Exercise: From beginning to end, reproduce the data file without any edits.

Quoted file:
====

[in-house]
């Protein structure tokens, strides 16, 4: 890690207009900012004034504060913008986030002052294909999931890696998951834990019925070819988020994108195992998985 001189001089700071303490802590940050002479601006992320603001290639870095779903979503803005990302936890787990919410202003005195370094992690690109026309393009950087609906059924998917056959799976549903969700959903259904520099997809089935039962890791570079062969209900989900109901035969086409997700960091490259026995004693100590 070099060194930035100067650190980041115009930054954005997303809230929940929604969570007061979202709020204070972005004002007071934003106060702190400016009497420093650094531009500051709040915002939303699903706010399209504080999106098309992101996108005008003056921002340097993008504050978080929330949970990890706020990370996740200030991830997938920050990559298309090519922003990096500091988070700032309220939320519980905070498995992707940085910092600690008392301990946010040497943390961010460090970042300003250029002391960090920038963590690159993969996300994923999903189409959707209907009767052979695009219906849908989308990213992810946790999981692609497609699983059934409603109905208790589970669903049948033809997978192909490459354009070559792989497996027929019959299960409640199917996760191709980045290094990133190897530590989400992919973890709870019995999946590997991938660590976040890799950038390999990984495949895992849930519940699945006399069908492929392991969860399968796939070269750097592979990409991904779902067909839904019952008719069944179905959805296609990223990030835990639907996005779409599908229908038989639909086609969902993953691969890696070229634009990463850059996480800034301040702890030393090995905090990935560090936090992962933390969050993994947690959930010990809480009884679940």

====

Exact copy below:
[in-house]
């Protein structure tokens, strides 16, 4: 890690207009900012004034504060913008986030002052294909999931890696998951834990019925070819988020994108195992998985 001189001089700071303490802590940050002479601006992320603001290639870095779903979503803005990302936890787990919410202003005195370094992690690109026309393009950087609906059924998917056959799976549903969700959903259904520099997809089935039962890791570079062969209900989900109901035969086409997700960091490259026995004693100590 070099060194930035100067650190980041115009930054954005997303809230929940929604969570007061979202709020204070972005004002007071934003106060702190400016009497420093650094531009500051709040915002939303699903706010399209504080999106098309992101996108005008003056921002340097993008504050978080929330949970990890706020990370996740200030991830997938920050990559298309090519922003990096500091988070700032309220939320519980905070498995992707940085910092600690008392301990946010040497943390961010460090970042300003250029002391960090920038963590690159993969996300994923999903189409959707209907009767052979695009219906849908989308990213992810946790999981692609497609699983059934409603109905208790589970669903049948033809997978192909490459354009070559792989497996027929019959299960409640199917996760191709980045290094990133190897530590989400992919973890709870019995999946590997991938660590976040890799950038390999990984495949895992849930519940699945006399069908492929392991969860399968796939070269750097592979990409991904779902067909839904019952008719069944179905959805296609990223990030835990639907996005779409599908229908038989639909086609969902993953691969890696070229634009990463850059996480800034301040702890030393090995905090990935560090936090992962933390969050993994947690959930010990809480009884679940």